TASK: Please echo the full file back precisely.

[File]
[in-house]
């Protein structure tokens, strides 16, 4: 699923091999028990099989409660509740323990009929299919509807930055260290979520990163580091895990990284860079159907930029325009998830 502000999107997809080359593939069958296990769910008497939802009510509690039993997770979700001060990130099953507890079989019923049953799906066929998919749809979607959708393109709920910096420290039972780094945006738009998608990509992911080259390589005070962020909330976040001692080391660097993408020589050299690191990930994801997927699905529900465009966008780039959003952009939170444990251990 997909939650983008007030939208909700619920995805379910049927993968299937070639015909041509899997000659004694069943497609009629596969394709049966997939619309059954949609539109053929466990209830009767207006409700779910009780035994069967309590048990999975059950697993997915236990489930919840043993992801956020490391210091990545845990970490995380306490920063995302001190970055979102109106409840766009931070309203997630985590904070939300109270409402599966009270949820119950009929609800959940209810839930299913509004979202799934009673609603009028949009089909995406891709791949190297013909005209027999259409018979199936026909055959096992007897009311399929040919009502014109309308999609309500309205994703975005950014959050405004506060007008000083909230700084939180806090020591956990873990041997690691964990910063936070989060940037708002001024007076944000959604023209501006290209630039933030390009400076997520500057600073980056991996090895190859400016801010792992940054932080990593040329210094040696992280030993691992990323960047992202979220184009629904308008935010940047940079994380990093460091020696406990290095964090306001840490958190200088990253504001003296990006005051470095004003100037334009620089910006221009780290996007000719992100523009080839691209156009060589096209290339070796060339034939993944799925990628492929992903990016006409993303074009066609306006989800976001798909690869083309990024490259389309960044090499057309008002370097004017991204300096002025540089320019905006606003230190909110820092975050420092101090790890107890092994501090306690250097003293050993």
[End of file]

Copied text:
[in-house]
């Protein structure tokens, strides 16, 4: 699923091999028990099989409660509740323990009929299919509807930055260290979520990163580091895990990284860079159907930029325009998830 502000999107997809080359593939069958296990769910008497939802009510509690039993997770979700001060990130099953507890079989019923049953799906066929998919749809979607959708393109709920910096420290039972780094945006738009998608990509992911080259390589005070962020909330976040001692080391660097993408020589050299690191990930994801997927699905529900465009966008780039959003952009939170444990251990 997909939650983008007030939208909700619920995805379910049927993968299937070639015909041509899997000659004694069943497609009629596969394709049966997939619309059954949609539109053929466990209830009767207006409700779910009780035994069967309590048990999975059950697993997915236990489930919840043993992801956020490391210091990545845990970490995380306490920063995302001190970055979102109106409840766009931070309203997630985590904070939300109270409402599966009270949820119950009929609800959940209810839930299913509004979202799934009673609603009028949009089909995406891709791949190297013909005209027999259409018979199936026909055959096992007897009311399929040919009502014109309308999609309500309205994703975005950014959050405004506060007008000083909230700084939180806090020591956990873990041997690691964990910063936070989060940037708002001024007076944000959604023209501006290209630039933030390009400076997520500057600073980056991996090895190859400016801010792992940054932080990593040329210094040696992280030993691992990323960047992202979220184009629904308008935010940047940079994380990093460091020696406990290095964090306001840490958190200088990253504001003296990006005051470095004003100037334009620089910006221009780290996007000719992100523009080839691209156009060589096209290339070796060339034939993944799925990628492929992903990016006409993303074009066609306006989800976001798909690869083309990024490259389309960044090499057309008002370097004017991204300096002025540089320019905006606003230190909110820092975050420092101090790890107890092994501090306690250097003293050993």